How does nutrition work?
When I started exercising regularly, I wondered what should I eat? Should I change my diet? Exercise was making me feel better, but I wanted to know how what I ate impacted my body weight and body fat.
Reading up, I learned that diet has a larger impact on body composition than exercise. Further, there is a misconception that food = calories, and that to be more in shape you need to either reduce calorie intake or burn more calories with exercise. This is the calorie in, calorie out model.
It turns out that it’s a lot more complicated than this, but the good news is that it’s relatively easy to make a dramatic improvement in diet without eating substantially less. The downer: it means a lot of life’s guilty pleasures have to go.
I’m still on novice on nutrition, but I found out that many people have almost no knowledge of this topic and have been curious to start learning about it in simple and practical terms.
Basics about nutrition
Here are the basics about nutrition that I learned about:
- First, you need a set level of calories to fuel your body. Calories are sourced by digesting what you eat, and different sources of food provide different amounts of calories. Further, calories are ‘released’ in the body at different speeds, providing an instant boost (and potentially creating addictive cycles of rush and crash) or more of a gradual push.
- There are 3 big types of food, the ‘macros’’: proteins (contained in meat or plant-based sources), carbs (contained in pasta, rice, but also grains), and fat (the vegetable type like in avocado, the animal type like in butter). Most foods contain all 3 macros but in very different proportions. Your body needs all 3 to function properly.
- Then there are ‘micros’: these are the vitamins, minerals and other essential compounds that your body needs in small quantities to stay healthy and to help your hormonal system work well.
I’m sharing my tricks on achieving fitness through diet almost immediately (“Level 1”). I’ve added a few more things you can do to get even greater results (“Level 2”), but these will take a bit more effort. Disclaimer: please do your own research and take your health into account.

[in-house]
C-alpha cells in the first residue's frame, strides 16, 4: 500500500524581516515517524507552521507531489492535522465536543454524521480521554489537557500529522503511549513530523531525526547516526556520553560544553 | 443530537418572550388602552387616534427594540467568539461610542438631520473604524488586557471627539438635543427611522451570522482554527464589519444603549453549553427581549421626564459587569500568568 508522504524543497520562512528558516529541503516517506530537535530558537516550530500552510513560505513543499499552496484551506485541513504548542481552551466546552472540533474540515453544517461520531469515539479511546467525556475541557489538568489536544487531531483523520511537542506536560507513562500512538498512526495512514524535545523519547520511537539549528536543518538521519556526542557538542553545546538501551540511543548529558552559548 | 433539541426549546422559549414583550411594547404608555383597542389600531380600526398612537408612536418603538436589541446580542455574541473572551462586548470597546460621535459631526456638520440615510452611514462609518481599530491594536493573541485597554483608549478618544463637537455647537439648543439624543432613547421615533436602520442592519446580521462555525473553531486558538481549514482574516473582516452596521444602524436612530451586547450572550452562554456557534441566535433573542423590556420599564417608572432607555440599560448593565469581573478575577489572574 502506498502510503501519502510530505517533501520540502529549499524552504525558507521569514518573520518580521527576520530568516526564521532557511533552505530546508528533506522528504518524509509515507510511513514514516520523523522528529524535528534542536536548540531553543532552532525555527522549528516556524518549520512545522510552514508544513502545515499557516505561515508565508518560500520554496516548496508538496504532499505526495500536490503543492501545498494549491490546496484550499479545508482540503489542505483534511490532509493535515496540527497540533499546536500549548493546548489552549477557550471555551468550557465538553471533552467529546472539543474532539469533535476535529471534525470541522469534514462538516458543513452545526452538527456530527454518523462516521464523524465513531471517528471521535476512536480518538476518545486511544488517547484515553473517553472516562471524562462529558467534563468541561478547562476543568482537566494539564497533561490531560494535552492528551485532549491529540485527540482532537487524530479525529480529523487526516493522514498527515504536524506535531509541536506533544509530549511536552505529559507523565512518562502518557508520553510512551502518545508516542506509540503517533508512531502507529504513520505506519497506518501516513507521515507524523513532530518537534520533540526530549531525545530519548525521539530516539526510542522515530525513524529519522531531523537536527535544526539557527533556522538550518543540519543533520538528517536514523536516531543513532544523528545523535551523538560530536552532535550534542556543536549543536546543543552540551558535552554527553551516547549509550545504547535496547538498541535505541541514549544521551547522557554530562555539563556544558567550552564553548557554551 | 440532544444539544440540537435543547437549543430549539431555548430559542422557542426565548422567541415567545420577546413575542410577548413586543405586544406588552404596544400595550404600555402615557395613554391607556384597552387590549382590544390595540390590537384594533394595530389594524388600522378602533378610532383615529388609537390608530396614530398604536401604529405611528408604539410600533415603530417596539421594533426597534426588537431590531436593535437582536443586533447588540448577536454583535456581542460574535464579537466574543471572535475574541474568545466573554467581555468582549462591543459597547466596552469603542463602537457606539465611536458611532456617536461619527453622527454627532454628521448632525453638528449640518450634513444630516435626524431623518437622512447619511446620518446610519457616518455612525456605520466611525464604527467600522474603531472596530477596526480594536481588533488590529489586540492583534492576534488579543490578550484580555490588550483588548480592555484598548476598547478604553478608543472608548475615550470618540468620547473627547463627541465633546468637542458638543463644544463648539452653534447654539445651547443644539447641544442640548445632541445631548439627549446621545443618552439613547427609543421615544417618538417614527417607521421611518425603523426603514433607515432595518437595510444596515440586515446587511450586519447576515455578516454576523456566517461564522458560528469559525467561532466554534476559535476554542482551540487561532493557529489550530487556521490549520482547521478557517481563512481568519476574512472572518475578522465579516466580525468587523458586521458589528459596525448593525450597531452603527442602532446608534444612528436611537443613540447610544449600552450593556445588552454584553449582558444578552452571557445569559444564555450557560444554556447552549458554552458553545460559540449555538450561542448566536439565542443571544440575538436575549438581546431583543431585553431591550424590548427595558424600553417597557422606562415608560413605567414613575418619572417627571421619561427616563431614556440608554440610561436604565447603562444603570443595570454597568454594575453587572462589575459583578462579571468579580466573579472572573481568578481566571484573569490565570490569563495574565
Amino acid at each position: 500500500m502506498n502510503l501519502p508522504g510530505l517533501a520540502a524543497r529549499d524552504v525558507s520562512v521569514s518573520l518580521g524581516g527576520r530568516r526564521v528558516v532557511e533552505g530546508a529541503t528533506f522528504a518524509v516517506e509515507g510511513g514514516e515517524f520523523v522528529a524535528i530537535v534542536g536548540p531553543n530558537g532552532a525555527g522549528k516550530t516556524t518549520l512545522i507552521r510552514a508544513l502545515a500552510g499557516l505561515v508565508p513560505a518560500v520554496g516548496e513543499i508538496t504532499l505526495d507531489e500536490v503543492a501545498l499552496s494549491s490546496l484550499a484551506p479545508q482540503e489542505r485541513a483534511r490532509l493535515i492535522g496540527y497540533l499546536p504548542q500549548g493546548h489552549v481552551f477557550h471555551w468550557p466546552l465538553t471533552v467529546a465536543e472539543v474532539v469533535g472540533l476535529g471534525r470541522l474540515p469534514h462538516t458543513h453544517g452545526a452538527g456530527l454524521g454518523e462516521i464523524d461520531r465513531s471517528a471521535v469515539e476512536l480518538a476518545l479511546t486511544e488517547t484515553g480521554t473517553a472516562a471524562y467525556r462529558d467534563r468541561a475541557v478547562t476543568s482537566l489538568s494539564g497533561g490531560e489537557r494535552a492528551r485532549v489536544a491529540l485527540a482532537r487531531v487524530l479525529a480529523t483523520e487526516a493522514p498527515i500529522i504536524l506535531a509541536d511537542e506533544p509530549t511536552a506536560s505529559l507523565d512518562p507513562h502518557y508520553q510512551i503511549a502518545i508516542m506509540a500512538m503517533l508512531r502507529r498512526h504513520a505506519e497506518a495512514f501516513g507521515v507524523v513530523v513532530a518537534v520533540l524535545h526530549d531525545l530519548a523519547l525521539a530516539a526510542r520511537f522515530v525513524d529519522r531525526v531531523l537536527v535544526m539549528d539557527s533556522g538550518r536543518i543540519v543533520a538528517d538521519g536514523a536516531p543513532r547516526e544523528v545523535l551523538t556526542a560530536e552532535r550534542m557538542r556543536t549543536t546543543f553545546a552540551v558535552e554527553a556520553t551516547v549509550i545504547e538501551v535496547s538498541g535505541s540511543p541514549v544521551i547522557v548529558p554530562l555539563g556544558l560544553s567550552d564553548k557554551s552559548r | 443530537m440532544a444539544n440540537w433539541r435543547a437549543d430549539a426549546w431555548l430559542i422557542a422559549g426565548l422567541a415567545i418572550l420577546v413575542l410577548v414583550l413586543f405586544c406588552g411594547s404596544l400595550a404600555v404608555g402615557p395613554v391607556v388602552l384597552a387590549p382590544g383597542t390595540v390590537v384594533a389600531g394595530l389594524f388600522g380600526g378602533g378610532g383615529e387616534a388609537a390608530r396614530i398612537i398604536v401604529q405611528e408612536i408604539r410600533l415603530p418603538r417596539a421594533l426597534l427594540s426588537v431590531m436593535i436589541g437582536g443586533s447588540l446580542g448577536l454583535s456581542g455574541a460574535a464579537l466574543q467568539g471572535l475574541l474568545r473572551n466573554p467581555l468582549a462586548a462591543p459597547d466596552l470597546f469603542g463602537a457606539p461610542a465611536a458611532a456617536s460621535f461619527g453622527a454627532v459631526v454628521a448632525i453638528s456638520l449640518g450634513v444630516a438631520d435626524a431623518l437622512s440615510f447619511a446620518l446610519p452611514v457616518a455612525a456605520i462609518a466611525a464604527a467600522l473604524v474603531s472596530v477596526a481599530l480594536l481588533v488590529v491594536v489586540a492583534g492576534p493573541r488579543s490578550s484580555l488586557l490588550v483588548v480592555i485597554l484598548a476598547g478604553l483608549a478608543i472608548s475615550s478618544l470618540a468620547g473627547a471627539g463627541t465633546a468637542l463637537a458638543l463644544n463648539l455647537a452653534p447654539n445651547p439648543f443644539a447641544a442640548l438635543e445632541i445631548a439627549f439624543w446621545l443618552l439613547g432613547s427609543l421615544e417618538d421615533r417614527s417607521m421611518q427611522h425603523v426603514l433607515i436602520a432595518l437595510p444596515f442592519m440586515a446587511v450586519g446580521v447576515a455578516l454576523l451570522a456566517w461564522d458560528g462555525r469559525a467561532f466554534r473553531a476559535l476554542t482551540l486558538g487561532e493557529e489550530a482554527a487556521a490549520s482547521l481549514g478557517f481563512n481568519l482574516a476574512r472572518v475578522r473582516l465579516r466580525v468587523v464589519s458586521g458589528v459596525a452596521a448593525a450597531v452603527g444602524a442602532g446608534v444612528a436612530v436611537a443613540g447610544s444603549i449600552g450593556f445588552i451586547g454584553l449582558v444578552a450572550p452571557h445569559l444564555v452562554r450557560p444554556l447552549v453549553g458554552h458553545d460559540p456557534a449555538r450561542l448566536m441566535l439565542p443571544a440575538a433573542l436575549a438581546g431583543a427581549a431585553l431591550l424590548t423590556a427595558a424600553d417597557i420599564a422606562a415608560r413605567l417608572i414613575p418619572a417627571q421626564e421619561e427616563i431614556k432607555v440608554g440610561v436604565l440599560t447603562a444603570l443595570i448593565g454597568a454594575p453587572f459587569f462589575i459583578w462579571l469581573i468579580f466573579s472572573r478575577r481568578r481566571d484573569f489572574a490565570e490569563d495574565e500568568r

Hack #1: Eliminate all refined (artificial) sugar
Level 1: Stop sweetened drinks, make sure your food has no sugar added. Many supermarket foods, restaurant meals, take-aways and recipes include sugar, so start a practice of checking ingredients or asking.
Level 2: Cut down alcohol (ideally to zero), because alcohol is a kind of sugar and metabolises into fat.
Hack #2: replace all refined carbs by ‘slow carbs’
This is because ‘fast carbs’ create a ‘sugar rush’ which can be addictive and also your body tends to metabolise this excess energy into fat.
Level 1: Stop pasta, white rice, potatoe fries, white bread, biscuits. Replace these with black or brown rice, everything as whole grain, quinoa, etc.
Level 2: Start cutting back on these carbs as much as you feel comfortable (or you can experiment with a keto-diet: keto is stopping all carbs and instead getting your energy from protein and fat – this is a fast-track for weight loss for many people), replacing with more protein and vegetables.
Hack #3: increase meals regularity and frequency
This is to maintain stable blood sugar levels (insulin), so your body doesn’t go through big fluctuations in hunger levels. This helps reduce cravings and triggering fat accumulation.
Level 1: Eat your 3 meals a day at the same time each day, sticking to a stable routine.
Level 2: Spread your food intake into 4 or 5 meals (you can split your lunch and dinner into an early meal and a mid morning/afternoon snack).
Hack #4: set a weight and body fat goal
Do this ideally with a reward or celebration planned at the end), track progress and make this tracker visible (whiteboard or displayed prominently on your smartphone/laptop)
Level 1: Measure and record your weight (daily or weekly). Keep in mind that weight fluctuates a lot throughout the day, so best to measure your weight at the same moment of your daily routine (for example upon waking up before eating).
Level 2: Track your body fat (weekly), use an inexpensive calliper (as pictured) and learn how to measure fat. Simplest is the 3 or 4 point method, I recommend this site with instructions on how to make the measurement.
My journey continues
This is how I started on my fitness journey. I’m still experimenting with different foods and different ways to spread my intake. I’m still struggling with what to eat for breakfast, I always end up hungry mid morning.
Learn more: The Calorie Myth, How to Eat More, Exercise Less and Live Better, by Jonathan Bailor